Global Regulation, Local Solutions Emerging Themes 2020 - Page 23



SUPERVISION
EMERGING THEMES 2020
CONCLUSION
SCOPE
OVERVIEW
POTENTIAL IMPACT
EU investment firms are currently subject to
the prudential requirements under the Capital
Requirements Directive and the Capital
Requirements Regulation (“CRD IV”/”CRR”1).
The IFD/IFR will change that.
The IFD/IFR will apply in their entirety to class
2 firms. Class 3 firms will be subject to lighter
requirements within the new framework.
Class 1 firms will largely remain under the
CRD IV/CRR framework and are thus not
further discussed here.
The IFD/IFR essentially categorise investment
firms according to their systemic risk, whereas
CRD IV/CRR differentiate investment firms by
the particular type of MiFID II activities they
undertake. Consequently, it seems futile to
map the new classes to the current categories;
the European Banking Authority has identified
11 different types of investment firms under
the current framework. Subject to the local
implementation of the IFD/IFR, each firm will
have to assess which new class it would fall into.
The IFD/IFR categorise investment firms into
three classes:
X
X
X
Class 1 covers firms that conduct underwriting
business and proprietary trading and have
assets exceeding €15 billion. However, those
with assets exceeding €30 billion will be reclassified as “credit institutions” (i.e. no longer
“investment firms”)
Class 3 firms are those that meet specified
criteria (e.g. balance sheet below €100 million,
gross revenue below €30 million and assets
under management below €1.2 billion)
All other investment firms are class 2 firms.
NEW CATEGORISATION
€30bn
total
assets
REGULATORY CAPITAL
The IFD/IFR increase the current minimal capital
requirements by €20,000/€25,000. However,
since the ongoing capital that most investment
firms are required to maintain tends to exceed
such capital floors, the impact of such increases
may largely be inconsequential.
Broadly, class 2 firms need to calculate their
regulatory capital by reference to specified
“K-factors” which are designed to reflect the
risk profiles of investment firms. The regulatory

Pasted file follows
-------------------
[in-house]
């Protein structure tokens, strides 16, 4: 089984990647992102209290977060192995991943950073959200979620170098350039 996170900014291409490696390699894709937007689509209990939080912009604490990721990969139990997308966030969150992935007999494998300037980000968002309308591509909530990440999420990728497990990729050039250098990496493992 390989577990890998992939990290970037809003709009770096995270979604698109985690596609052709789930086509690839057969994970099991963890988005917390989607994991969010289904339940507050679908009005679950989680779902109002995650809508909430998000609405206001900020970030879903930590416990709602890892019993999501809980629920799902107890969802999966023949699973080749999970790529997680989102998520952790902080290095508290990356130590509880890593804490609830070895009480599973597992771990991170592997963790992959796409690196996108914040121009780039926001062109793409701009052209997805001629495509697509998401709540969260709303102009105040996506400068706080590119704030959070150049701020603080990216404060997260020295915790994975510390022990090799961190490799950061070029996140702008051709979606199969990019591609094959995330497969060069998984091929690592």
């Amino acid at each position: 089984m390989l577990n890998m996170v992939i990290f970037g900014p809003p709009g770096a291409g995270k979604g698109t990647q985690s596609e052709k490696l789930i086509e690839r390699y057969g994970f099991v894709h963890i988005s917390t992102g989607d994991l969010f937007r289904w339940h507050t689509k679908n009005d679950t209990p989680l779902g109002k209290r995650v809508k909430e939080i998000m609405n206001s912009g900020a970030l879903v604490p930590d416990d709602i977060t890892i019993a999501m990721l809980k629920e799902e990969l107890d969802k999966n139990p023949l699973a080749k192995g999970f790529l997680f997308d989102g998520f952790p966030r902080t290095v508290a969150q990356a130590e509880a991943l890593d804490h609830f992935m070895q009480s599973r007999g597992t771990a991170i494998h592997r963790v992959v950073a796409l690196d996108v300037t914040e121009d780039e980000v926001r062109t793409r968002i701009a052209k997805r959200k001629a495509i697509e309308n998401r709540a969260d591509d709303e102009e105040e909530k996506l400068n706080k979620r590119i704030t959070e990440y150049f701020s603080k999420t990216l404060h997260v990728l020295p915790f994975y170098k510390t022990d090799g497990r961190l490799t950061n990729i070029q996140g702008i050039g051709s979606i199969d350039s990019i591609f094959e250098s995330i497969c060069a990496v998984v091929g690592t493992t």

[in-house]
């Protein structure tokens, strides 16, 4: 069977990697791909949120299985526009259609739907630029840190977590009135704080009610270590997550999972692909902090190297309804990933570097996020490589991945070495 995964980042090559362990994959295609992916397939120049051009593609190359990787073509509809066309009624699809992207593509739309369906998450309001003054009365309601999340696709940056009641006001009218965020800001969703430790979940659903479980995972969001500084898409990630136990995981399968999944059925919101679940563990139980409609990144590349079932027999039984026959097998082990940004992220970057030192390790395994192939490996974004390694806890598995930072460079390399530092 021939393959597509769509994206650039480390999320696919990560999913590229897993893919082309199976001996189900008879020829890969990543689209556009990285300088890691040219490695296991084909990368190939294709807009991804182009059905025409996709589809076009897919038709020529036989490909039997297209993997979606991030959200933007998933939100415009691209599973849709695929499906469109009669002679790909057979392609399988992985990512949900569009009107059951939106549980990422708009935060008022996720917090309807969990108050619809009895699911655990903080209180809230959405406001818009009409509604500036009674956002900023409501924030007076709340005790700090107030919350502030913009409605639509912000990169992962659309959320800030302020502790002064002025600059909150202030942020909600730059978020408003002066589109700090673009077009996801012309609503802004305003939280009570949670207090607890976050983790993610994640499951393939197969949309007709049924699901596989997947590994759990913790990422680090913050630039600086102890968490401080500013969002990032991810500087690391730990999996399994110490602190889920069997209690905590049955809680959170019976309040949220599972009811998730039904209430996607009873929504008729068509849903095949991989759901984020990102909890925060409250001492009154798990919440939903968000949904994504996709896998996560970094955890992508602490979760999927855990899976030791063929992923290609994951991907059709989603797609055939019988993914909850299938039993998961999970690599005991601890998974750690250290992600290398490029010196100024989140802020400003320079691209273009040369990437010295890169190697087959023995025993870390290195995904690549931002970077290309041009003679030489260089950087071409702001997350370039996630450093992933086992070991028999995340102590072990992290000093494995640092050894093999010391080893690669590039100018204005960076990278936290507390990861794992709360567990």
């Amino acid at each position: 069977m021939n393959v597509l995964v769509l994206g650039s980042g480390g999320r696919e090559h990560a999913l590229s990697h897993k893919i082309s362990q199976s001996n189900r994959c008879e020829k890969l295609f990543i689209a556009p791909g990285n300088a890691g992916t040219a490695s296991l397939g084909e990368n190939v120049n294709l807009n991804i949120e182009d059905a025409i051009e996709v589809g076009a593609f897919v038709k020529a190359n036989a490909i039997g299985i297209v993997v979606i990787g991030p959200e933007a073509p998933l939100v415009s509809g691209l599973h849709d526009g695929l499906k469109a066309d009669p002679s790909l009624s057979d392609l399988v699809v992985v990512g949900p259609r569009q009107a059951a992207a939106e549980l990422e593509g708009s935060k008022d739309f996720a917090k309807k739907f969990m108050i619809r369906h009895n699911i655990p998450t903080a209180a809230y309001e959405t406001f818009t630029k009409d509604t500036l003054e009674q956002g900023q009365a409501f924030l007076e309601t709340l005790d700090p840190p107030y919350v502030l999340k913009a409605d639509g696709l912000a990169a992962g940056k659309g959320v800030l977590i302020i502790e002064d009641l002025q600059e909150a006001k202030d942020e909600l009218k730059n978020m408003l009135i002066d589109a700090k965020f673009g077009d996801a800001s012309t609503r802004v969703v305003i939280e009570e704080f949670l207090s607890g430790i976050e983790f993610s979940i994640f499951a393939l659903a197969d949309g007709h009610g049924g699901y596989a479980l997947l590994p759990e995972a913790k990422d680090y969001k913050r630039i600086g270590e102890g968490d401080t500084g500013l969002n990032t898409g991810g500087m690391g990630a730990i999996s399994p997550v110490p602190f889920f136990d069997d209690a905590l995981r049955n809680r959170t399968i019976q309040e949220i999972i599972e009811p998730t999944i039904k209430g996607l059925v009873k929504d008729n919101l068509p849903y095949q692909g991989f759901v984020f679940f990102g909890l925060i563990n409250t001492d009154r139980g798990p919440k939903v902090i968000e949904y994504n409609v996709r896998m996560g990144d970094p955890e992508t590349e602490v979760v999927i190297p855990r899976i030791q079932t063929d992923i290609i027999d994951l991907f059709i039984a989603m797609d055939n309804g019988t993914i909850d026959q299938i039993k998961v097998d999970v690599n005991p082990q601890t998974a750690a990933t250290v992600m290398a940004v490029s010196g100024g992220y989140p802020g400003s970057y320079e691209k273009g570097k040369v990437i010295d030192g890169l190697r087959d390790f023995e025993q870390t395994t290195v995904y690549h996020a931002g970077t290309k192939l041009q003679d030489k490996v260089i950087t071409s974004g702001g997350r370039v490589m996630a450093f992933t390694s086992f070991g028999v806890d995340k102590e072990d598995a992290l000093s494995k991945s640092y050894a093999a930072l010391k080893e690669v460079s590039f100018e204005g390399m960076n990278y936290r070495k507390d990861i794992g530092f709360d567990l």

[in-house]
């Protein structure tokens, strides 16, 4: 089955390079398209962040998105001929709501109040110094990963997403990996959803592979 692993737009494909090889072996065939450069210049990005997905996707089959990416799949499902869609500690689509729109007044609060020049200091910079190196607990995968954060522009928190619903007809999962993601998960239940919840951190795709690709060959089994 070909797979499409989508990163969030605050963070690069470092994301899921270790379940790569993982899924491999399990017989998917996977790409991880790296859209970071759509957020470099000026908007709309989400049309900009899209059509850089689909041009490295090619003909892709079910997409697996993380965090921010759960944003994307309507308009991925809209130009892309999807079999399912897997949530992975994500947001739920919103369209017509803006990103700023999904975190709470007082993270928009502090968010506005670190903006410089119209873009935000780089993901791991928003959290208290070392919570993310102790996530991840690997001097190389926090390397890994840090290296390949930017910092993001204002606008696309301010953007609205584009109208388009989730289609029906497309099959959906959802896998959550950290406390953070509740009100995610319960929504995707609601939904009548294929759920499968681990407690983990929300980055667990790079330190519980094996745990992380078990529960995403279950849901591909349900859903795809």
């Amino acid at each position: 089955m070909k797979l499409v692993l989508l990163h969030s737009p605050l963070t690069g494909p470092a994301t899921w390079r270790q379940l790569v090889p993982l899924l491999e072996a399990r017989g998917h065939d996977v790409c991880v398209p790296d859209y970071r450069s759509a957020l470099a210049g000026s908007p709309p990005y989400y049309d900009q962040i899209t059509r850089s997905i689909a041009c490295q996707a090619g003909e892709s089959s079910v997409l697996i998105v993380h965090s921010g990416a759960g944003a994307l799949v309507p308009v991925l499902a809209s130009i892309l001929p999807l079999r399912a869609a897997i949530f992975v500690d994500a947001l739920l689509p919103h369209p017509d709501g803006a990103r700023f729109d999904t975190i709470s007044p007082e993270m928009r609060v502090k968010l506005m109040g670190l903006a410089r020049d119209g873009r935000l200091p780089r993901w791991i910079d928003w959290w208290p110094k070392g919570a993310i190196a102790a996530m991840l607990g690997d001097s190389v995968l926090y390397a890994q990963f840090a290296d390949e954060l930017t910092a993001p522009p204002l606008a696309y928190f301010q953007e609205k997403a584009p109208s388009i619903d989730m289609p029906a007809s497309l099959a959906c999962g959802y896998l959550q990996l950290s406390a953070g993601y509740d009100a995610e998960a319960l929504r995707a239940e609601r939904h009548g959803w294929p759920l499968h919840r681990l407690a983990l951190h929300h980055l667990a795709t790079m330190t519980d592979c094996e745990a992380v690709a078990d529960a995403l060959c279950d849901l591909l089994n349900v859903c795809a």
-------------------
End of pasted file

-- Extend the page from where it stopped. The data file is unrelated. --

capital for class 3 firms is essentially 25% of their
annual fixed overheads, similar to the current
requirement for relevant firms.
During a five-year transition period, investment
firms can cap their capital under the new rules
to twice the amount calculated under the
current CRD IV/CRR rules.
RECATEGORISED
CREDIT
INSTITUTIONS
REMUNERATION REGIME
CLASS 1
CRD IV/CRR
FRAMEWORK
€15bn
total
assets
CLASS 2
€1.2bn*
IFD/IFR
FRAMEWORK
CLASS 3
While most of the new remuneration
requirements are similar to the current CRD IV/
CRR rules, they are generally less stringent. For
example, the IFD/IFR do not contain the 200%
bonus cap under CRD IV/CRR. The IFD/IFR
remuneration disclosures are also less extensive.
Class 3 firms only need to comply with the much
lighter MiFID II remuneration requirements.
In the UK, there are three broad groups of
investment firms: IFPRU firms, BIPRU firms and
IFPRU firms that are dual regulated by the
FCA and the PRA; there are sub-categories
under each.
FCA/PRA dual-regulated IFPRU firms may likely
fall within class 1 (some may be re-categorised
as credit institutions). Certain larger IFPRU firms
that are solo-regulated by the FCA (i.e. not
large enough to be dual-regulated) may also
fall within class 1. These firms should see minimal
changes as they would essentially remain within
the current CRD IV/CRR regime.
While the IFD/IFR aim to streamline
and harmonise the current rules
which are considered unduly
complex for investment firms, they
provide for various discretions to
EU member states. The impact will
depend on the local implementation
of not only the new IFD/IFR but also
the current CRD IV/CRR.
The implementation timeline may
be challenging, particularly given
that various technical standards
required by IFD/IFR may not be
finalised until the second half of
2020. It is therefore advisable that
investment firms start preparation
sooner rather than later, particularly
for those that will fall into classes
1 or 2.
BIPRU firms and some (smaller) IFPRU firms may
fall within either class 2 or class 3; most BIPRU
firms may fall within class 3. The impact may
vary, given the complexity of the current rules as
applicable to different sub-categories of BIPRU
firms; generally, the new requirements should be
less burdensome (which is one of the objectives
of the IFD/IFR).
The situation may well be different in other
member states.
The various technical standards
required by IFD/IFR may not be
finalised until the second half
of 2020
KAI ZHANG
Associate Director,
London
* Assets under management and other criteria.
1
CRD IV/CRR have been amended by CRD V/CRR II. The changes
(mainly for credit institutions) are not discussed here.
22/
/23

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